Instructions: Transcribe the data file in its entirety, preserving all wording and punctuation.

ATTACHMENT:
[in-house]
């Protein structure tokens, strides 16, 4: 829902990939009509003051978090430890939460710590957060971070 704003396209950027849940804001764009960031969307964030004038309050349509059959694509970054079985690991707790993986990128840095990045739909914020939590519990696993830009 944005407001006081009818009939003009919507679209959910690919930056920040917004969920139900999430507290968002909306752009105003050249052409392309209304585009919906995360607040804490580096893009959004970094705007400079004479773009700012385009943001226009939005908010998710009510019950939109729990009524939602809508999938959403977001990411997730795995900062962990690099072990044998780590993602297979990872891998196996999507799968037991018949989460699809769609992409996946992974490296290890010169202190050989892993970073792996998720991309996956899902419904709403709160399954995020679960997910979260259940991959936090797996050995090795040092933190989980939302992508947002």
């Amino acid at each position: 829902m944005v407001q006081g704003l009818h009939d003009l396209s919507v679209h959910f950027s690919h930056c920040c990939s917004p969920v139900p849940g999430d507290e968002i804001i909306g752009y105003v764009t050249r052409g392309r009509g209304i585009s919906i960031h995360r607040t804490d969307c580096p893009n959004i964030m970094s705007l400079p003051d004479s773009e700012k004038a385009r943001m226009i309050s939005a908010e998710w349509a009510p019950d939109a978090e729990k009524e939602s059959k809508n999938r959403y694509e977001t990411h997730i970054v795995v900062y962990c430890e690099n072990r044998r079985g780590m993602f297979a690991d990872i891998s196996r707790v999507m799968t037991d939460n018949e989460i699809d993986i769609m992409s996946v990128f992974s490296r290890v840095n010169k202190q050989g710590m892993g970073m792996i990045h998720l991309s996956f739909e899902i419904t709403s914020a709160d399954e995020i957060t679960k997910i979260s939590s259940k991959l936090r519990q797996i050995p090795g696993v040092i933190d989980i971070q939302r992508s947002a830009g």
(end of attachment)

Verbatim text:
[in-house]
């Protein structure tokens, strides 16, 4: 829902990939009509003051978090430890939460710590957060971070 704003396209950027849940804001764009960031969307964030004038309050349509059959694509970054079985690991707790993986990128840095990045739909914020939590519990696993830009 944005407001006081009818009939003009919507679209959910690919930056920040917004969920139900999430507290968002909306752009105003050249052409392309209304585009919906995360607040804490580096893009959004970094705007400079004479773009700012385009943001226009939005908010998710009510019950939109729990009524939602809508999938959403977001990411997730795995900062962990690099072990044998780590993602297979990872891998196996999507799968037991018949989460699809769609992409996946992974490296290890010169202190050989892993970073792996998720991309996956899902419904709403709160399954995020679960997910979260259940991959936090797996050995090795040092933190989980939302992508947002």
């Amino acid at each position: 829902m944005v407001q006081g704003l009818h009939d003009l396209s919507v679209h959910f950027s690919h930056c920040c990939s917004p969920v139900p849940g999430d507290e968002i804001i909306g752009y105003v764009t050249r052409g392309r009509g209304i585009s919906i960031h995360r607040t804490d969307c580096p893009n959004i964030m970094s705007l400079p003051d004479s773009e700012k004038a385009r943001m226009i309050s939005a908010e998710w349509a009510p019950d939109a978090e729990k009524e939602s059959k809508n999938r959403y694509e977001t990411h997730i970054v795995v900062y962990c430890e690099n072990r044998r079985g780590m993602f297979a690991d990872i891998s196996r707790v999507m799968t037991d939460n018949e989460i699809d993986i769609m992409s996946v990128f992974s490296r290890v840095n010169k202190q050989g710590m892993g970073m792996i990045h998720l991309s996956f739909e899902i419904t709403s914020a709160d399954e995020i957060t679960k997910i979260s939590s259940k991959l936090r519990q797996i050995p090795g696993v040092i933190d989980i971070q939302r992508s947002a830009g």